Founded more than 20 years ago in Cambridge, Mass., we now have ongoing worldwide research programs and sites in the U.S., U.K. and Canada. Today, Vertex has more than 2,000 employees around the world, and for three years in a row, Science magazine has named Vertex one of its Top Employers in the life sciences.
Vertex's press releases are available at www.vrtx.com.
About Alios BioPharma
Alios BioPharma is a biotechnology company located in South San Francisco, California, that is developing novel medicines aimed at the treatment of viral diseases. Alios has an innovative team of highly experienced scientists and clinical researchers who are developing direct acting antiviral agents against several human viral pathogens of public health importance including HCV, RSV, Influenza and other chronic, acute and emerging viral diseases. The overall goal for the Alios therapeutic platform is to maximize patient benefits in areas of high unmet medical need through optimization of potency, safety and tolerability.
Special Note Regarding Forward-Looking Statements
This press release contains forward-looking statements as defined in the Private Securities Litigation Reform Act of 1995, including, without limitation, Dr. Kauffman's statements in the third paragraph of this press release and statements regarding (i) data supporting the advancement of ALS-2200 into Phase 2 all-oral studies this year and (ii) Vertex's plans regarding the design of these Phase 2 studies. While the company believes the forward-looking statements contained in this press release are accurate, there are a number of factors that could cause actual events or results to differ materially from those indicated by such forward-looking statements. Those risks and uncertainties include, among other things, that the initiation of Phase 2 studies of ALS-2200 may be delayed or prevented, outcomes from any future studies of ALS-2200 may not be favorable and the other risks listed under Risk Factors in Vertex's annual report and quarterly reports filed with the Securities and Exchange Commission and available through Vertex's website at www.vrtx.com. Vertex disclaims any obligation to update the information contained in this press release as new information becomes available.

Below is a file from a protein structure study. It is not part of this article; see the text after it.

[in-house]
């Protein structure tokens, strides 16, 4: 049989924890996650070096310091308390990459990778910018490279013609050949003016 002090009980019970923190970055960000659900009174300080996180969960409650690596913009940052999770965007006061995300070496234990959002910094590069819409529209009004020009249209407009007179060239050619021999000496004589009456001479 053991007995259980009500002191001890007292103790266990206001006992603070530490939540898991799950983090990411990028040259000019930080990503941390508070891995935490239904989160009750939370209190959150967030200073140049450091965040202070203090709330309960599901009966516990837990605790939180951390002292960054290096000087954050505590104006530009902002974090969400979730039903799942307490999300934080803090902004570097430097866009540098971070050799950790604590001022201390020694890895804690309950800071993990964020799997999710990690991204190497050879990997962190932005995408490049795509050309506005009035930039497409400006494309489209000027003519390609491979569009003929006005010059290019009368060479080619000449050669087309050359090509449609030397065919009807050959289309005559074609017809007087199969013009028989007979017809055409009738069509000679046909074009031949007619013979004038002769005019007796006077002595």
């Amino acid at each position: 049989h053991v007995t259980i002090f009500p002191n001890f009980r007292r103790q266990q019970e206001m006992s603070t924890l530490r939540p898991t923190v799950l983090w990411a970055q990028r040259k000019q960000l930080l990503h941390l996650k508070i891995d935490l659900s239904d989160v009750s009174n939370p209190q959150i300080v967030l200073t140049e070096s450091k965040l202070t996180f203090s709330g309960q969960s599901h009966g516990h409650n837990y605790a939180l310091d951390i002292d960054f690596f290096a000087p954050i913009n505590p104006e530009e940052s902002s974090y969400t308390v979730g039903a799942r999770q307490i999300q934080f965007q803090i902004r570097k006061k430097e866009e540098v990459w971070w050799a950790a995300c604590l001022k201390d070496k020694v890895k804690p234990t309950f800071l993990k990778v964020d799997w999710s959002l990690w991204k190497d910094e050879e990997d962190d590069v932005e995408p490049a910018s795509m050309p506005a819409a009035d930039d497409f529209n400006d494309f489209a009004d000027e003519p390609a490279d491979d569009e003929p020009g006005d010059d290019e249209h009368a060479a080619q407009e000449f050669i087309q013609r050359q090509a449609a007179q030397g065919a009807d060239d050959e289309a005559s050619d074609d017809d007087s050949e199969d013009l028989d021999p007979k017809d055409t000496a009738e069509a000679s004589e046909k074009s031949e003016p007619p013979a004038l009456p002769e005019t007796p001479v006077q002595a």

1 Centers for Disease Control and Prevention. Hepatitis C Fact Sheet: CDC Viral Hepatitis. Available at: http://www.cdc.gov/hepatitis/HCV/PDFs/HepCGeneralFactSheet.pdf Updated June 2010. Accessed September 21, 2012.
2 Pearlman BL and Traub N. Sustained Virologic Response to Antiviral Therapy for Chronic Hepatitis C Virus Infection: A Cure and So Much More. Clin Infect Dis. 2011 Apr;52(7):889-900.
3 Manns MP, McHutchison JG, Gordon SC, et al. Peginterferon alfa-2b plus ribavirin compared with interferon alfa-2b plus ribavirin for initial treatment of chronic hepatitis C: a randomised trial. Lancet. 2001;358:958-965.
4 Fried MW, Shiffman ML, Reddy KR, et al. Peginterferon alfa-2a plus ribavirin for chronic hepatitis C virus infection. N Engl J Med. 2002;347:975-982.
5 McHutchison JG, Lawitz EJ, Shiffman ML, et al; IDEAL Study Team. Peginterferon alfa-2b or alfa-2a with ribavirin for treatment of hepatitis C infection. N Engl J Med. 2009;361:580-593.
6 Ghany MG, Strader DB, Thomas DL, Seeff, LB. Diagnosis, management and treatment of hepatitis C; An update. Hepatology. 2009;49 (4):1-40.
7 Morgan TR, Ghany MG, Kim HY, Snow KK, Lindsay K, Lok AS. Outcome of sustained virological responders and non-responders in the Hepatitis C Antiviral Long-Term Treatment Against Cirrhosis (HALT-C) trial. Hepatology. 2008;50(Suppl 4):357A (Abstract 115).
8 Veldt BJ, Heathcote J, Wedmeyer H. Sustained virologic response and clinical outcomes in patients with chronic hepatitis C and advanced fibrosis. Annals of Internal Medicine. 2007; 147: 677-684.
9 Chak, E, et. al. Hepatitis C Virus Infection In USA: An Estimate of True Prevalence. Liver Intl. 2011;1096 -1098.
10 Institute of Medicine of the National Academies. Hepatitis and liver cancer: a national strategy for prevention and control of hepatitis B and C. Colvin HM and Mitchell AE, ed. Available at: http://www.iom.edu/Reports/2010/Hepatitis-and-Liver-Cancer-A-National-Strategy-for-Prevention-and-Control-of-Hepatitis-B-and-C.aspx Updated January 11, 2010. Accessed September 21, 2012.
11 Smith, BD, et al. Hepatitis C Virus Antibody Prevalence, Correlates and Predictors among Persons Born from 1945 through 1965, United States, 1999-2008. AASLD 2011 Annual Meeting.
12 Volk MI, Tocco R, Saini S, Lok, ASF. Public health impact of antiviral therapy for hepatitis C in the United States. Hepatology. 2009;50(6):1750-1755.
13 S.D. Holmberg, K.N. Ly., et.al. The Growing Burden of Mortality Associated with Viral Hepatitis in the United States, 1999-2007. AASLD 2011 Annual Meeting.